Why Saturday evening service so often? It’s because my son, Aleksandrs, prefers this service and Susan and I like to attend with him. We enjoy a more sedate piano/acoustic guitar duo than the classic hymn-driven service with the organ cranked up above a sanctuary full of worshippers. And the 11 AM praise (read: rock-n-roll) service? My modern beat-musik days have faded with the years except for The Beatles, some Alice Cooper and the odd The Cars song, but in church? Not so much. It’s not wrong, just a choice.
Even while sitting in the pews, it pays to be on your toes during a Pastor McClean service. You never know when you’re going to be asked to stand up for the final verse of a song or give a group answer to questions he asks the congregation during the sermon. He helps by telling us the answer so you should always get an A+ in church. That’s the same A+ you’ll receive as a believer to get into Paradise. Jesus hands those out in the portico outside the gates of Heaven.
This past weekend was Epiphany Sunday although the epiphany occurred on January 6 (Friday), traditionally 12 days after the birth of Jesus. It celebrates the manifestation of Christ to the gentiles such as when the Magi discovered the Holy Infant; or in spiritual terms when Jesus was baptized by His cousin, John the Baptist. God opening up the Heavens and stating “This is my Son, whom I love; with Him I am well pleased” was a moment of sudden realization (epiphany!) of His divinity to those present at the Jordan River. Pastor taught that Jesus’s baptism was done to fulfill all righteousness, that He was doing the things the Israelites failed to do as a nation after the Exodus from Egypt. Moses sent 12 spies, one from each of the tribes, into the land of Canaan to scope out the ‘land flowing with milk and honey’ but they were scared off by the much larger squatters living there already. They voted 10-2 in favor of skedaddling the scene. God ‘rewarded’ their lack of faith by sending them on a 40 year journey through the desert before allowing them back to inherit their rightful home.
By being baptized, Jesus showed His faith in God whereas the Israelites failed to do so. He used it to teach of God’s love for all people. He also stressed justice for everyone but particularly for the poor and miserable.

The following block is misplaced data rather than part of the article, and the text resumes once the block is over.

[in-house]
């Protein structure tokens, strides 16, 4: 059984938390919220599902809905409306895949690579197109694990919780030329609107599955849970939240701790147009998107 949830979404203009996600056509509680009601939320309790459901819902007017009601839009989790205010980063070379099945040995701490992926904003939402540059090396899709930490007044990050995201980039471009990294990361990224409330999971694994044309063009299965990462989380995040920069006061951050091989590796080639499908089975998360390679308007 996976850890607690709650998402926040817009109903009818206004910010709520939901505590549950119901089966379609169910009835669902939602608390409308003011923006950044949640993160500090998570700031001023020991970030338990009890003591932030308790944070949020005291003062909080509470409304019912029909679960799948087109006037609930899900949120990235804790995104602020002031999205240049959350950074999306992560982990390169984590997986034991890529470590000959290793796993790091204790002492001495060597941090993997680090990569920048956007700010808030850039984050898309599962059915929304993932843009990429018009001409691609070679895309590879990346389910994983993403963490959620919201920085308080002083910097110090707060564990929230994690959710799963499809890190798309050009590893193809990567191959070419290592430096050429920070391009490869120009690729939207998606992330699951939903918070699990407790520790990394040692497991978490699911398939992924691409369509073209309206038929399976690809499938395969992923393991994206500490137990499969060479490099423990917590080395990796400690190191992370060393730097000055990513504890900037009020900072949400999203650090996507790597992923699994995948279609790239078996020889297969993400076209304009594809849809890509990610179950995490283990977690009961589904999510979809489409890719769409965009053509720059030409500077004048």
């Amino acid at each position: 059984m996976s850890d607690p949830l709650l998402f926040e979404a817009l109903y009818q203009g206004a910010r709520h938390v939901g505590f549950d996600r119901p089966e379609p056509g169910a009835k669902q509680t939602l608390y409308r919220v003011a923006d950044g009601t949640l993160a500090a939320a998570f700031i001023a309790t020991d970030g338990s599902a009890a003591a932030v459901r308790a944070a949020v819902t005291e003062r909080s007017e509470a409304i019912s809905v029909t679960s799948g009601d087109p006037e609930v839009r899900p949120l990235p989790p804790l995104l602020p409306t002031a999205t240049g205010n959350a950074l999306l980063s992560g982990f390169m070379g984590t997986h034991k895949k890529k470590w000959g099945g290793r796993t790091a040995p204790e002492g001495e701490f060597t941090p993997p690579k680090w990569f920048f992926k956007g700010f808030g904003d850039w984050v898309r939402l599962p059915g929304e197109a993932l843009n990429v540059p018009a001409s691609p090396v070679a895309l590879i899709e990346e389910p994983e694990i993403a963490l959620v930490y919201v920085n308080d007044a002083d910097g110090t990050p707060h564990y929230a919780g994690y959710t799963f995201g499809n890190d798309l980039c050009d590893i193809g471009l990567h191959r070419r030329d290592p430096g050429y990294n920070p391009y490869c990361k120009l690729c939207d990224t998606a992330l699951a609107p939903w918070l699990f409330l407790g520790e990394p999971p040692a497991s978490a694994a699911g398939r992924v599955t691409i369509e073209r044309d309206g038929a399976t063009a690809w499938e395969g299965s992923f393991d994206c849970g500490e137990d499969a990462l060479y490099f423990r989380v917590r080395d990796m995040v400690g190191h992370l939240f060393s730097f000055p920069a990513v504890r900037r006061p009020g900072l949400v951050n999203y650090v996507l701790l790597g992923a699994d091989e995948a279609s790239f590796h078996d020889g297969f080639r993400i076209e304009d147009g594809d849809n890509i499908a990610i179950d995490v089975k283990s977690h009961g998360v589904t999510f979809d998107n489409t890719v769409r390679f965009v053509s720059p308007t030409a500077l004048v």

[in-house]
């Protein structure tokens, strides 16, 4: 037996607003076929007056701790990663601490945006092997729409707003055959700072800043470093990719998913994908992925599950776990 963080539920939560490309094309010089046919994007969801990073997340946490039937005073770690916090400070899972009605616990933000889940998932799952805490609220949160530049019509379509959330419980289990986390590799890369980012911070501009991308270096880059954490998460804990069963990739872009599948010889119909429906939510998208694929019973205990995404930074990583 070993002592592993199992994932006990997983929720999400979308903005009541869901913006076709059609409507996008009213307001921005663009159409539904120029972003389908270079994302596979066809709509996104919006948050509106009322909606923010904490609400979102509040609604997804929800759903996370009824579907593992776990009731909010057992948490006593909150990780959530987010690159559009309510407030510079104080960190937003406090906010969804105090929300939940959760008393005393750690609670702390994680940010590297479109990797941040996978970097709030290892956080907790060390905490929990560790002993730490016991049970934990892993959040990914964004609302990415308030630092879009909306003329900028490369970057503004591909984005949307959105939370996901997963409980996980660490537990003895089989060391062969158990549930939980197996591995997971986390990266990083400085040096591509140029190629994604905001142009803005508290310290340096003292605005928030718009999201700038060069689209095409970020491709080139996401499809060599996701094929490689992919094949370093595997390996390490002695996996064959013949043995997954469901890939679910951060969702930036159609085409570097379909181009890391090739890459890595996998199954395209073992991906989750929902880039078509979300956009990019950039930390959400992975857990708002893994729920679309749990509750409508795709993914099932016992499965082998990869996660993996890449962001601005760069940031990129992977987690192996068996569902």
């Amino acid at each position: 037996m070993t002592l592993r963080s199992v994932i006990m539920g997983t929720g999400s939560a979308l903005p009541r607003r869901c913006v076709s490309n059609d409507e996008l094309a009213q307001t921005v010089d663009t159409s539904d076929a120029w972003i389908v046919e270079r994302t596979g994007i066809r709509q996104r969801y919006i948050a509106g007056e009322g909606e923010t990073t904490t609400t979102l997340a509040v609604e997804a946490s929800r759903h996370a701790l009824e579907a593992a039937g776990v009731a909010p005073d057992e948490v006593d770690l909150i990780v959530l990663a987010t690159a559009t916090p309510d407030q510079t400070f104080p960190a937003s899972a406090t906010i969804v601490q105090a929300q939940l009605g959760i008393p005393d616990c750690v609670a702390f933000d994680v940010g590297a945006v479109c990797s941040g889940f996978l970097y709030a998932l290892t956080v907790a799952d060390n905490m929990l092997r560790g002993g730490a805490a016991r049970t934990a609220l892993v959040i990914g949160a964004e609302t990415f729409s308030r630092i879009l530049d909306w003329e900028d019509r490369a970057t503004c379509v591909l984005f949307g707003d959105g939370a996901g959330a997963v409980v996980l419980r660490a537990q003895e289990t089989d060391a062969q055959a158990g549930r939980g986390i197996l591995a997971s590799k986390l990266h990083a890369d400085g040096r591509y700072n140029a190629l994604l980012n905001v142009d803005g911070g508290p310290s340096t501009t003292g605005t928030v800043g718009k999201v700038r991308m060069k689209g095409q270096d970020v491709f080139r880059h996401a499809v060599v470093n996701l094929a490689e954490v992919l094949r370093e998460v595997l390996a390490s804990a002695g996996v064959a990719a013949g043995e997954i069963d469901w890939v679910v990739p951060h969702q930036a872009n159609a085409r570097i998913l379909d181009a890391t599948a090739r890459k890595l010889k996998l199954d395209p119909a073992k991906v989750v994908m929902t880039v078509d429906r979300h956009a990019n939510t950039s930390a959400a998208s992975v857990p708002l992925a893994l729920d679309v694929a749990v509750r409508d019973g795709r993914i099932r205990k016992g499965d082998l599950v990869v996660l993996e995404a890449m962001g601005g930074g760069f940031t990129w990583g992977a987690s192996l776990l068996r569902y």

Matthew 5:7 “Blessed are the merciful, for they shall receive mercy”
Luke 6:37 “Judge not, and you will not be judged; condemn not, and you will not be condemned; forgive, and you will be forgiven;
Luke 11:42 “But woe to you Pharisees! For you tithe mint and rue and every herb, and neglect justice and the love of God. These you ought to have done, without neglecting the others.
Luke 4:18-19 “The Spirit of the Lord is upon me, because he has anointed me to proclaim good news to the poor. He has sent me to proclaim liberty to the captives and recovering of sight to the blind, to set at liberty those who are oppressed, to proclaim the year of the Lord’s favor.”
So while to the uninitiated, Jesus is typically regarded as a man who talks about you loving your neighbor, He also stresses justice for all and to all. To saints living on Earth, we know Him as pure human and pure God, the one who, when the Law and the Gospel intersect, will bring judgement upon mankind. What does this mean to you? If you are not familiar with Jesus the Messiah, it would behoove you to check in with a friend or an associate who you know to be a Christian and ask them about a life with the Christ and the fruits that accompany such a relationship. If you are a Christian, you know to do your best to love your neighbor and through kindness and forgiveness bring them into a life with Christ. It is also the desire of your Lord for you be involved with the plight of the poor and afflicted, those who suffer merely for being uneducated, foreign, disabled, or stricken with poverty. If you ask The Lord, He will lead you to where you will best fit in. Don’t worry, He won’t make you live somewhere where you don’t know the language and live in a thatch hut … probably. No, He knows the people He has in mind to serve in foreign ministries, but He does ask you to pray, pray for workers because the harvest is plentiful. There are many opportunities for you to help those in your own town or neighborhood. Ask your pastor. He’ll point you in the right direction.